Jesus ministry has been introduced by telling us:
Matthew now gives us the details of one of Jesus’ teachings
Interpreters’ views of this material are many but fall into two groups:
one hand #1 above is true in the sense that Jesus’ words reveal our complete
inadequacy to qualify for membership in the
the other hand, #2 above sets the standard for our character, behavior and
attitude as members of the
Also, even when we have received God’s grace and are heirs of his salvation, we can read this teaching are realize we still have room to grow and mature.
These words are a demand on men from the character of God, but they also contain the offer of grace from God who is willing to begin the process of transformation in the lives of those who desire the change.
One of the challenges concerns how interpret Jesus’ bold (and, at times, conflicting) statements. Obviously, Jesus means what he says, but yet at the same time there are circumstances he does not address that would force us to reconsider the application of his words. For example:
Jesus was a traveling preacher who would have spoke these words and used these illustrations many times. Some would say Matthew 5:1-7:29 is a collection of Jesus sayings from various times. No doubt, Jesus probably used bits and pieces of this teaching other times, but the text clearly says this was one single message. Matthew identifies the time, the location, the crowd and the response of this sermon. It is not the same situation as the similar message in Luke 6:17-7:35 which sounds like the Sermon on the Mount, but actually is introduced by Luke in Luke 6:17 by saying:
“He went DOWN with them and stood on a
Matthew 5:1-2 begins the message on the mount and Matthew 7:28-29 concludes the message
This account is a sample of Jesus’ teaching. Jesus would have many days with situations like this where he taught crowds like this.
This is addressed to disciples or followers of Jesus. This is teaching, not preaching. There is no call to repent, but instructions and expectations.
5:3 “Blessed are the poor in spirit, for theirs is the kingdom of heaven.”
Read the Matthew’s 8 Beatitudes (some say there are 9, or even 10).
Compare these 8 with Luke’s four Beatitudes in Luke 6:20-27 and notice the four blessings are followed by four curses. Clearly not the same message.
“Blessed” is “makarios” (makarioV) means “blessed, fortunate, happy” most often in reference to those who are privileged recipients of divine favor”. Jesus is saying: “O, the happiness of . . “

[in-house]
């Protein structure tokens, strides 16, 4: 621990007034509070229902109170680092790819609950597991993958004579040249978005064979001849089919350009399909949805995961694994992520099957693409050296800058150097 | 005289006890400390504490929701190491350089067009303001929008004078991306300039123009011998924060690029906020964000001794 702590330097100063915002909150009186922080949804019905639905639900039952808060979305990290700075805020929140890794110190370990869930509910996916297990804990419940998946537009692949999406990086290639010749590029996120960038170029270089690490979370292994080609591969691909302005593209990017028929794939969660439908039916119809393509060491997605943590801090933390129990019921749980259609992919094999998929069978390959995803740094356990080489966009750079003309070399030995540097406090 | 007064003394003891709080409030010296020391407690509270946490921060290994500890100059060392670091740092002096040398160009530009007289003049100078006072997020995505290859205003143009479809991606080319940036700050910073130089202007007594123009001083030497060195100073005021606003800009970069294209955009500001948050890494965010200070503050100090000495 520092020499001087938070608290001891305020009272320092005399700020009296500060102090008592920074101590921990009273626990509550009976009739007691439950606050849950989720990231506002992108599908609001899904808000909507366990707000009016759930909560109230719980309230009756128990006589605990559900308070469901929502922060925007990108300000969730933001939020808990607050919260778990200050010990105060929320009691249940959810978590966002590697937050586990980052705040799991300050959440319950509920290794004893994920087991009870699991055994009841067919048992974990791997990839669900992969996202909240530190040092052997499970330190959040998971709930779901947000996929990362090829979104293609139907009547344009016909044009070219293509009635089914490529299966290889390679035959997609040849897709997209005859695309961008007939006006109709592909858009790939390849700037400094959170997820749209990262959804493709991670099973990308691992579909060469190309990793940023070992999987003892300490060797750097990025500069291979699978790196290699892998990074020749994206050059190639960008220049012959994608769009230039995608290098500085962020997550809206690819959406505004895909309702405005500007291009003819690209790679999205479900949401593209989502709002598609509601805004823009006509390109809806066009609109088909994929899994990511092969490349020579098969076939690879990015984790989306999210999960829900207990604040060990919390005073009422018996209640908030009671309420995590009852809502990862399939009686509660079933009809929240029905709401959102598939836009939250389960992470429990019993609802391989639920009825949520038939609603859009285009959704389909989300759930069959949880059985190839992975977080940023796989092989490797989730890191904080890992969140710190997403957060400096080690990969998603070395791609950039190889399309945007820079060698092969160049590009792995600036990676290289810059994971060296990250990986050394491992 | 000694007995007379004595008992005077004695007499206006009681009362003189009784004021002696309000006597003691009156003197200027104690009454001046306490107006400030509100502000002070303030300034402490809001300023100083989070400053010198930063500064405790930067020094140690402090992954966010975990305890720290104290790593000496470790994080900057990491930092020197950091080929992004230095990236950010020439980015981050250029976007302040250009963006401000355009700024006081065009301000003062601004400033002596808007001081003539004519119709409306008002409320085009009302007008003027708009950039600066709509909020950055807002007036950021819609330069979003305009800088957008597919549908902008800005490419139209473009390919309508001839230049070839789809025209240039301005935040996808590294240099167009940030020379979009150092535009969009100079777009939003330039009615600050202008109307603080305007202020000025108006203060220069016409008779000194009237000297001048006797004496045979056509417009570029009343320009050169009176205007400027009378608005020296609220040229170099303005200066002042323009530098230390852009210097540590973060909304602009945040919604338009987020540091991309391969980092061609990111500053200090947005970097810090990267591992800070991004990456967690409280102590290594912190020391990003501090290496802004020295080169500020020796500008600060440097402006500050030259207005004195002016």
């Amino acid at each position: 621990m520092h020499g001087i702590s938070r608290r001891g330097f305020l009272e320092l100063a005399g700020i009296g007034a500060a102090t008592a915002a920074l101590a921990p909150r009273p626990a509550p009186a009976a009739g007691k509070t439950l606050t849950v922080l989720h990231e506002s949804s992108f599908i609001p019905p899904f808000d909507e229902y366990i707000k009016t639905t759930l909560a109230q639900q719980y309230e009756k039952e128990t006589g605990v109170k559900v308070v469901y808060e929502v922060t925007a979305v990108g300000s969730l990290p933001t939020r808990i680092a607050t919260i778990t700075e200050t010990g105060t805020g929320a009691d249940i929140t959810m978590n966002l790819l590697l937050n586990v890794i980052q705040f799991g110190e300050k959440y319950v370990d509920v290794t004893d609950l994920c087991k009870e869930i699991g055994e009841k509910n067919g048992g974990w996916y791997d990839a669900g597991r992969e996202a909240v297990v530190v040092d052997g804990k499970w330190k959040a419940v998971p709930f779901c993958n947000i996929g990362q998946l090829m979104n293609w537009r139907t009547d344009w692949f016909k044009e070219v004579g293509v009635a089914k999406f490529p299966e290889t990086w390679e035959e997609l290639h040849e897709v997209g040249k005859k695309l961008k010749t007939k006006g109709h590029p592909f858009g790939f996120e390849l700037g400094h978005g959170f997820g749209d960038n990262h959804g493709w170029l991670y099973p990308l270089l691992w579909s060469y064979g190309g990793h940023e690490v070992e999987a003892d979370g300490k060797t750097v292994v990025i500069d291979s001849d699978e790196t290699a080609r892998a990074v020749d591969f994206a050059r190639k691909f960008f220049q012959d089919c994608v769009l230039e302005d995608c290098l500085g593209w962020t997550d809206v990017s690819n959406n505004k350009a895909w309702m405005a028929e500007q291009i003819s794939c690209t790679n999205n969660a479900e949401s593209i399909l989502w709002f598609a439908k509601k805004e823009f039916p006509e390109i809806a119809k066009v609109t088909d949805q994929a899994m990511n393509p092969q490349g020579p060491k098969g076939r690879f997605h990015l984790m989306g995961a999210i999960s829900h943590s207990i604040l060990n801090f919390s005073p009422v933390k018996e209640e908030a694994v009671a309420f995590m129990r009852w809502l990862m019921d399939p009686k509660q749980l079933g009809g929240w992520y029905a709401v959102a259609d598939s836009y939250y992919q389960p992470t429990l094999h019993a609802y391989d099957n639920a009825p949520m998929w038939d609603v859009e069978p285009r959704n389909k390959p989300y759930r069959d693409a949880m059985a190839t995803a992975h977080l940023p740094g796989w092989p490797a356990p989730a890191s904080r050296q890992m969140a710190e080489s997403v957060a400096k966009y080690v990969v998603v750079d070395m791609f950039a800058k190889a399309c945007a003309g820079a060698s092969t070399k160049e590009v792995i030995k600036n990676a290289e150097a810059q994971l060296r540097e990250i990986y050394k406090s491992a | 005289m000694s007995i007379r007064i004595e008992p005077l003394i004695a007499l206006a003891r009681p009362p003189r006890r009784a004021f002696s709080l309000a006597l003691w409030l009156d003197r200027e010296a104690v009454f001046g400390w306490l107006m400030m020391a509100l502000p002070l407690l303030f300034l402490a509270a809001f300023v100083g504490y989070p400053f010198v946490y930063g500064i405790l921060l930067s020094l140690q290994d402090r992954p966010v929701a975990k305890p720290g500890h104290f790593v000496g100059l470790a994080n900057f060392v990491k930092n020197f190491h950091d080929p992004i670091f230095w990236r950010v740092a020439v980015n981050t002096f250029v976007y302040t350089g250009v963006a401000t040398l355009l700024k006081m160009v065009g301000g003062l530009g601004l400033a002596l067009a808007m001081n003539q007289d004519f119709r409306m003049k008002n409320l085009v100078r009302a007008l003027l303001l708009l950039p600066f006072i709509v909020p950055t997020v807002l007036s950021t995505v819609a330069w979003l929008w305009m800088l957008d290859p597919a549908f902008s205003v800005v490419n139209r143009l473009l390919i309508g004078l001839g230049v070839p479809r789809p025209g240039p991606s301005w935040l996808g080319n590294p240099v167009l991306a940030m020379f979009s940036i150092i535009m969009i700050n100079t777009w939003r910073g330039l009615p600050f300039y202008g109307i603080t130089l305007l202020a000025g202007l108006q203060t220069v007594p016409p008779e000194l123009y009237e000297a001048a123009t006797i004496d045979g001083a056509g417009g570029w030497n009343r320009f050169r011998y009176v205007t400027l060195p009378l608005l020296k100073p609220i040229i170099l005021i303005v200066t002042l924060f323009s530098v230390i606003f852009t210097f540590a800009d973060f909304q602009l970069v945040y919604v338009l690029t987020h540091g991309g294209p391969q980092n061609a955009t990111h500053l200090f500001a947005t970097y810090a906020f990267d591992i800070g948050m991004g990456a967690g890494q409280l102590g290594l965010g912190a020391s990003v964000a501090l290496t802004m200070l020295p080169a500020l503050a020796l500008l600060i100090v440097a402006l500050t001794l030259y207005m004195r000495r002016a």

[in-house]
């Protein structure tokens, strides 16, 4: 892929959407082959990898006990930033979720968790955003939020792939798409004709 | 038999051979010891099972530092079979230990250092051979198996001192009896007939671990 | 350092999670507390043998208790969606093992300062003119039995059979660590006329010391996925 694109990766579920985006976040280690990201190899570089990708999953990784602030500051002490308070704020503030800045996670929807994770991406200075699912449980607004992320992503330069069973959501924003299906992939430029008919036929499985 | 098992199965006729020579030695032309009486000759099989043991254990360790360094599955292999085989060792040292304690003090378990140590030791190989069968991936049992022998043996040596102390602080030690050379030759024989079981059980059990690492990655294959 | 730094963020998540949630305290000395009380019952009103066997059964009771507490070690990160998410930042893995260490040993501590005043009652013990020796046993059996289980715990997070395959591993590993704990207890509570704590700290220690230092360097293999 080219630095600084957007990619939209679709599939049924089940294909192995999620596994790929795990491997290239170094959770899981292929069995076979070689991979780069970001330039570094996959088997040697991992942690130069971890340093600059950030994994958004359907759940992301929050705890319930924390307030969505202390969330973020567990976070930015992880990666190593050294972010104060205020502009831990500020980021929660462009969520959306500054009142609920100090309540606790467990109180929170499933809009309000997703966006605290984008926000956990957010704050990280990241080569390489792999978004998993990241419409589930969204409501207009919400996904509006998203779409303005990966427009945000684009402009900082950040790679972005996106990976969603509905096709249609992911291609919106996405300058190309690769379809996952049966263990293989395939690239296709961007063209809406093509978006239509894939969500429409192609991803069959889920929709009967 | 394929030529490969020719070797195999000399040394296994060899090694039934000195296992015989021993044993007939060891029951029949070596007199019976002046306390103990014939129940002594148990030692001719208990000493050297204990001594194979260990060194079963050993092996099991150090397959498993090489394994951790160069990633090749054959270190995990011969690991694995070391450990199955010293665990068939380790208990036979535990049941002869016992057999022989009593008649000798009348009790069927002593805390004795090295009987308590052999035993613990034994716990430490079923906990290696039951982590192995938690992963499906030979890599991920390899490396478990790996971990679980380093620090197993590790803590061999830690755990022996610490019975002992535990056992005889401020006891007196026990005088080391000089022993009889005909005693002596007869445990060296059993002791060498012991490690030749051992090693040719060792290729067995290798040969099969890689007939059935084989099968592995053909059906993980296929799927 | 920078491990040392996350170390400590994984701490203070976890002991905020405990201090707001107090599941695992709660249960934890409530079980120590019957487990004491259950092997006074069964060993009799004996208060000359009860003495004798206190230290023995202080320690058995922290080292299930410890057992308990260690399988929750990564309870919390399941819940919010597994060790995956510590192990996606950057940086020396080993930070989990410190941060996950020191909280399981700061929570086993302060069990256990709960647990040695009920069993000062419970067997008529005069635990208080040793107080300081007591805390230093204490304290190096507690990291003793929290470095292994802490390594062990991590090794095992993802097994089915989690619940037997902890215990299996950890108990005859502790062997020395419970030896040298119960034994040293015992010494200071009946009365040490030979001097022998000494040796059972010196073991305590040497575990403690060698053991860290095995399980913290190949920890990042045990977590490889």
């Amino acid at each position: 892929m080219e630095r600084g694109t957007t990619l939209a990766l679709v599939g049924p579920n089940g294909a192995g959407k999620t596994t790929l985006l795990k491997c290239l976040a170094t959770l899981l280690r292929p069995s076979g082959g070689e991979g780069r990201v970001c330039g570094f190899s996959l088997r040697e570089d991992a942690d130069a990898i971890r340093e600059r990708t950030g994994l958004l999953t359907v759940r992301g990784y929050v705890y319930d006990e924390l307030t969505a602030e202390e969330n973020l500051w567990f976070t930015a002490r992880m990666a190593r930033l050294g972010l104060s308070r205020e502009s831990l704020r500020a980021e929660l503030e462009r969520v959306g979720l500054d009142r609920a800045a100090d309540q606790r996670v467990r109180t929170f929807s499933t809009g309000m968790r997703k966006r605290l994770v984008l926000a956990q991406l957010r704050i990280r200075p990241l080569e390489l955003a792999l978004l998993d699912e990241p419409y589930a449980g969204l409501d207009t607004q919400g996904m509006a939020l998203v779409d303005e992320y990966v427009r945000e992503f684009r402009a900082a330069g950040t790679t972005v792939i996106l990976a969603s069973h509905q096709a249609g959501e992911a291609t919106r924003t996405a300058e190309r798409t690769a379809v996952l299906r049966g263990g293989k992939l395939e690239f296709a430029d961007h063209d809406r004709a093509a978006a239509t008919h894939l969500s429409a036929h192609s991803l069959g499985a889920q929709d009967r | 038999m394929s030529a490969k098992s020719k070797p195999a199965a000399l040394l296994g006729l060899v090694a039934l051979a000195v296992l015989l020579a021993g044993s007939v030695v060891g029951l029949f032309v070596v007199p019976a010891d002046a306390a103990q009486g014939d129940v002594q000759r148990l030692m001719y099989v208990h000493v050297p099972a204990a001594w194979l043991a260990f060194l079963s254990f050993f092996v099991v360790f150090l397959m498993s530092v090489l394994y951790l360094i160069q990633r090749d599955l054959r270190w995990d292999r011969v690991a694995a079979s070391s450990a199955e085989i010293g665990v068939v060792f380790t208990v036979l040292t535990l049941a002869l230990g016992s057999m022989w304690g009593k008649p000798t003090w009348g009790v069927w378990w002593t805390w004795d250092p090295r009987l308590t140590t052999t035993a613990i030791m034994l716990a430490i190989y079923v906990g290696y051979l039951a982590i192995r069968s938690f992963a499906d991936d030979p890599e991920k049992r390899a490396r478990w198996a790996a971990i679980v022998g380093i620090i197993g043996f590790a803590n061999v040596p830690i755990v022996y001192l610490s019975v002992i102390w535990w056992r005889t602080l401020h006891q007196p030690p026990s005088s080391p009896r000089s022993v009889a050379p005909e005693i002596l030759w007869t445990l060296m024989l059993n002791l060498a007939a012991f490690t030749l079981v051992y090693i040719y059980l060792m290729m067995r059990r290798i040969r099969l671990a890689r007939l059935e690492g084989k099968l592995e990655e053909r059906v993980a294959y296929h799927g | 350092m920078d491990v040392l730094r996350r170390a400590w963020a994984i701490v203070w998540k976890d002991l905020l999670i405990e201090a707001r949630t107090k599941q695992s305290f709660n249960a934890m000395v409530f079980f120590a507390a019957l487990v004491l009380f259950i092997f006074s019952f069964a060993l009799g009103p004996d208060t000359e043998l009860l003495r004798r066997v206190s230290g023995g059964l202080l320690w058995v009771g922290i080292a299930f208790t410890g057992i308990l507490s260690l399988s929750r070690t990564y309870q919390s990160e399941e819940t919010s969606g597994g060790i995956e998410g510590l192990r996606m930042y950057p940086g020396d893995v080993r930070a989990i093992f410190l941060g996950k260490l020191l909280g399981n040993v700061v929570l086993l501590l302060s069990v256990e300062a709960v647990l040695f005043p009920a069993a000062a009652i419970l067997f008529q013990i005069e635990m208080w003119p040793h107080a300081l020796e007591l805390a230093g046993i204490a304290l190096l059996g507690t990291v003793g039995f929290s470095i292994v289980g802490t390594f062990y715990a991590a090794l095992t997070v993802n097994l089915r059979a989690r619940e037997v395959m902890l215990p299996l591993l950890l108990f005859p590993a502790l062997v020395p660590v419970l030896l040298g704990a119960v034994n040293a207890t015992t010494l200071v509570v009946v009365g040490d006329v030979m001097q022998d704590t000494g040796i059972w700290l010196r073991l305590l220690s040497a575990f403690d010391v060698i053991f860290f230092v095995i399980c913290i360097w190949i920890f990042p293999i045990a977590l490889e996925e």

“The poor in spirit” -
“poor” is “ptochos” (ptwcoV) refers to one who lives not by his own estate or work, but on charity of others. This person is a non-productive citizen who must be taken care of by others or the state. There is another word used for poor “penes” (penhV) which refers to someone who does not have the nice things and the extras in life. The word used by Jesus means these people have nothing at all.
The “poor in spirit” refers to
people who realize they have nothing of spiritual value nor can they work to
produce something of value in the
This cannot refer to all people being blessed, even though all people are “poor in spirit.” This must refer to those who realize or recognize their spiritual poverty. This word is used again by Jesus in Rev. 3: 17 when he tells the Laodiceans that they are “poor” after they have called themselves “rich” when they say literally: “Rich I am and I have become rich and no need I have.”
Blessed are those who completely rely on God for their spiritual resources just like a person on welfare relies on the state or a homeless person relies on the mission shelter.
You can see why the Pharisees and Jesus had a conflict.
Some would say this is talking
about people who do not have the good things or rich things valued by the
world. They would say that the poor people are the ones who will be blessed by
James 2:5, “Has not God chosen those who are poor in the eyes of the world to be rich in faith and to inherit the kingdom he promised those who love him?”
But, God has also chosen the rich. The poor do not get heaven because they are poor. Nor, are the rich excluded because they are rich.
Matthew 19:23, 24, “I tell you the truth, it is hard for a rich man to enter the kingdom of heaven.”
Jesus says “it is hard” not impossible.
Poverty is not a blessing here in time nor will poverty result in a blessed state in eternity. Poverty and powerlessness in the natural world is not a blessing, never was a blessing and does not produce blessings. Poverty and helplessness is a curse that people need to be delivered from.
Psalm 34:6 and other OT references to poor often speak of believers who have lost everything but continue to trust God. The reason for their blessedness and eventual deliverance was not the fact that they need deliverance but that they cried out to God in faith.
“theirs is the kingdom of heaven” is the consequence of their